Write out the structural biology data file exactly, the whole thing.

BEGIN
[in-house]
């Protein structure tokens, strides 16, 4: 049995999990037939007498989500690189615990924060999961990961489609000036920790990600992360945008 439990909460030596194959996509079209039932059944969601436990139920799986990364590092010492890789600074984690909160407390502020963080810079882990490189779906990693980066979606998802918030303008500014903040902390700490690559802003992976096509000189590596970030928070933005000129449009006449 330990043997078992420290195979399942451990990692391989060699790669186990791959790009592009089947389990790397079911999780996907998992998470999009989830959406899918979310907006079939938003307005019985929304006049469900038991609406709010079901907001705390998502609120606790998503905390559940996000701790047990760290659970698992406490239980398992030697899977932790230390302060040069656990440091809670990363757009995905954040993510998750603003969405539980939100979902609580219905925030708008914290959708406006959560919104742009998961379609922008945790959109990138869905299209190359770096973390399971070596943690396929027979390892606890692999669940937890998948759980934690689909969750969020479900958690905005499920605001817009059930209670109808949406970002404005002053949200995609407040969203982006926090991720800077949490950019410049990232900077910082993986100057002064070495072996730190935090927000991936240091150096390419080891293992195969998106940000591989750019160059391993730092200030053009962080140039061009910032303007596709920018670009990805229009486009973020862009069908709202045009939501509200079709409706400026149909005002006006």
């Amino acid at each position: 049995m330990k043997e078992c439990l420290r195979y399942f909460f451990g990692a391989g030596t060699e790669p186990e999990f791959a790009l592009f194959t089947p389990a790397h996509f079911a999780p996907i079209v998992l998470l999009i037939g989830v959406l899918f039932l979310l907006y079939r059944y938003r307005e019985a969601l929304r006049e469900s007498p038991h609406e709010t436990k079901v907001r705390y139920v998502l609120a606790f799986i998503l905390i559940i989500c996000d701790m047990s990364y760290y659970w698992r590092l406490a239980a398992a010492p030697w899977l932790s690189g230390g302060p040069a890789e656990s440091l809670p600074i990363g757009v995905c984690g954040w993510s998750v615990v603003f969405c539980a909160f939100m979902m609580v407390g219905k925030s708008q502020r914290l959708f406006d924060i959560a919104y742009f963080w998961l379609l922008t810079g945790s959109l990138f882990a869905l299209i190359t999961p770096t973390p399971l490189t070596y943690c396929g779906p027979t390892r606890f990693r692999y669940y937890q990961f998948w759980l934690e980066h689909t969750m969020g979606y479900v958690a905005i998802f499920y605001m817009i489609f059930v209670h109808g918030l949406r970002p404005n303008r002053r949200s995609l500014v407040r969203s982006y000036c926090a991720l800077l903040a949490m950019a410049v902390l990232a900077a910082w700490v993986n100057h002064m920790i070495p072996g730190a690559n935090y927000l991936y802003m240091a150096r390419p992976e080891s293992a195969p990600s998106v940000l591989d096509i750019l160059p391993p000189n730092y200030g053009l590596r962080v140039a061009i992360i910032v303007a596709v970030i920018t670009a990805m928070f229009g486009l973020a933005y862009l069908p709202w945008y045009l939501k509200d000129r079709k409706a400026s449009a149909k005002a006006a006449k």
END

[in-house]
């Protein structure tokens, strides 16, 4: 049995999990037939007498989500690189615990924060999961990961489609000036920790990600992360945008 439990909460030596194959996509079209039932059944969601436990139920799986990364590092010492890789600074984690909160407390502020963080810079882990490189779906990693980066979606998802918030303008500014903040902390700490690559802003992976096509000189590596970030928070933005000129449009006449 330990043997078992420290195979399942451990990692391989060699790669186990791959790009592009089947389990790397079911999780996907998992998470999009989830959406899918979310907006079939938003307005019985929304006049469900038991609406709010079901907001705390998502609120606790998503905390559940996000701790047990760290659970698992406490239980398992030697899977932790230390302060040069656990440091809670990363757009995905954040993510998750603003969405539980939100979902609580219905925030708008914290959708406006959560919104742009998961379609922008945790959109990138869905299209190359770096973390399971070596943690396929027979390892606890692999669940937890998948759980934690689909969750969020479900958690905005499920605001817009059930209670109808949406970002404005002053949200995609407040969203982006926090991720800077949490950019410049990232900077910082993986100057002064070495072996730190935090927000991936240091150096390419080891293992195969998106940000591989750019160059391993730092200030053009962080140039061009910032303007596709920018670009990805229009486009973020862009069908709202045009939501509200079709409706400026149909005002006006």
């Amino acid at each position: 049995m330990k043997e078992c439990l420290r195979y399942f909460f451990g990692a391989g030596t060699e790669p186990e999990f791959a790009l592009f194959t089947p389990a790397h996509f079911a999780p996907i079209v998992l998470l999009i037939g989830v959406l899918f039932l979310l907006y079939r059944y938003r307005e019985a969601l929304r006049e469900s007498p038991h609406e709010t436990k079901v907001r705390y139920v998502l609120a606790f799986i998503l905390i559940i989500c996000d701790m047990s990364y760290y659970w698992r590092l406490a239980a398992a010492p030697w899977l932790s690189g230390g302060p040069a890789e656990s440091l809670p600074i990363g757009v995905c984690g954040w993510s998750v615990v603003f969405c539980a909160f939100m979902m609580v407390g219905k925030s708008q502020r914290l959708f406006d924060i959560a919104y742009f963080w998961l379609l922008t810079g945790s959109l990138f882990a869905l299209i190359t999961p770096t973390p399971l490189t070596y943690c396929g779906p027979t390892r606890f990693r692999y669940y937890q990961f998948w759980l934690e980066h689909t969750m969020g979606y479900v958690a905005i998802f499920y605001m817009i489609f059930v209670h109808g918030l949406r970002p404005n303008r002053r949200s995609l500014v407040r969203s982006y000036c926090a991720l800077l903040a949490m950019a410049v902390l990232a900077a910082w700490v993986n100057h002064m920790i070495p072996g730190a690559n935090y927000l991936y802003m240091a150096r390419p992976e080891s293992a195969p990600s998106v940000l591989d096509i750019l160059p391993p000189n730092y200030g053009l590596r962080v140039a061009i992360i910032v303007a596709v970030i920018t670009a990805m928070f229009g486009l973020a933005y862009l069908p709202w945008y045009l939501k509200d000129r079709k409706a400026s449009a149909k005002a006006a006449k």